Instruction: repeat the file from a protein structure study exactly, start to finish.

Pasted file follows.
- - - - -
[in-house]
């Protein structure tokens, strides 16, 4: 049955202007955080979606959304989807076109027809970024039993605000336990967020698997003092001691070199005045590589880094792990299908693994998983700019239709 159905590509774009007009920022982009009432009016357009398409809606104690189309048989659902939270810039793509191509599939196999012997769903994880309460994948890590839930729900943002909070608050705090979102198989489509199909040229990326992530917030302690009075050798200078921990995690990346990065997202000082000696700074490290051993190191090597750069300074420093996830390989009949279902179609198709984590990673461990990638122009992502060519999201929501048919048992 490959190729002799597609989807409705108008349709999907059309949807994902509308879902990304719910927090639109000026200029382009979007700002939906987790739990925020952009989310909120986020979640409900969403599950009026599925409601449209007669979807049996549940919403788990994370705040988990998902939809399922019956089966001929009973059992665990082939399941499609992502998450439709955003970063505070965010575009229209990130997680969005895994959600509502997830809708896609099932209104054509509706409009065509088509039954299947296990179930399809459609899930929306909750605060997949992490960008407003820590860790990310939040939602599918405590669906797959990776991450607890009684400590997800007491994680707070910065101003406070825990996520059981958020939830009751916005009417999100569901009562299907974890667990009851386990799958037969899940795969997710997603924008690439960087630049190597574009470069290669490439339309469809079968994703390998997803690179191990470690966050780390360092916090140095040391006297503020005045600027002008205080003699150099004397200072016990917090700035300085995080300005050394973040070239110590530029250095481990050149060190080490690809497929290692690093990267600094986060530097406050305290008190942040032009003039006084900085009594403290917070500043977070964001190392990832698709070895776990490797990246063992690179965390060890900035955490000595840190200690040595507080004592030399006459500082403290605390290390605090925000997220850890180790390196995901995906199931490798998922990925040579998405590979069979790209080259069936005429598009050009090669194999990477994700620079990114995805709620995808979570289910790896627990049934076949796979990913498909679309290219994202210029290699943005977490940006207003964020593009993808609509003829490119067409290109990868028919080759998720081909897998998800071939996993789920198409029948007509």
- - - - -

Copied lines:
[in-house]
């Protein structure tokens, strides 16, 4: 049955202007955080979606959304989807076109027809970024039993605000336990967020698997003092001691070199005045590589880094792990299908693994998983700019239709 159905590509774009007009920022982009009432009016357009398409809606104690189309048989659902939270810039793509191509599939196999012997769903994880309460994948890590839930729900943002909070608050705090979102198989489509199909040229990326992530917030302690009075050798200078921990995690990346990065997202000082000696700074490290051993190191090597750069300074420093996830390989009949279902179609198709984590990673461990990638122009992502060519999201929501048919048992 490959190729002799597609989807409705108008349709999907059309949807994902509308879902990304719910927090639109000026200029382009979007700002939906987790739990925020952009989310909120986020979640409900969403599950009026599925409601449209007669979807049996549940919403788990994370705040988990998902939809399922019956089966001929009973059992665990082939399941499609992502998450439709955003970063505070965010575009229209990130997680969005895994959600509502997830809708896609099932209104054509509706409009065509088509039954299947296990179930399809459609899930929306909750605060997949992490960008407003820590860790990310939040939602599918405590669906797959990776991450607890009684400590997800007491994680707070910065101003406070825990996520059981958020939830009751916005009417999100569901009562299907974890667990009851386990799958037969899940795969997710997603924008690439960087630049190597574009470069290669490439339309469809079968994703390998997803690179191990470690966050780390360092916090140095040391006297503020005045600027002008205080003699150099004397200072016990917090700035300085995080300005050394973040070239110590530029250095481990050149060190080490690809497929290692690093990267600094986060530097406050305290008190942040032009003039006084900085009594403290917070500043977070964001190392990832698709070895776990490797990246063992690179965390060890900035955490000595840190200690040595507080004592030399006459500082403290605390290390605090925000997220850890180790390196995901995906199931490798998922990925040579998405590979069979790209080259069936005429598009050009090669194999990477994700620079990114995805709620995808979570289910790896627990049934076949796979990913498909679309290219994202210029290699943005977490940006207003964020593009993808609509003829490119067409290109990868028919080759998720081909897998998800071939996993789920198409029948007509």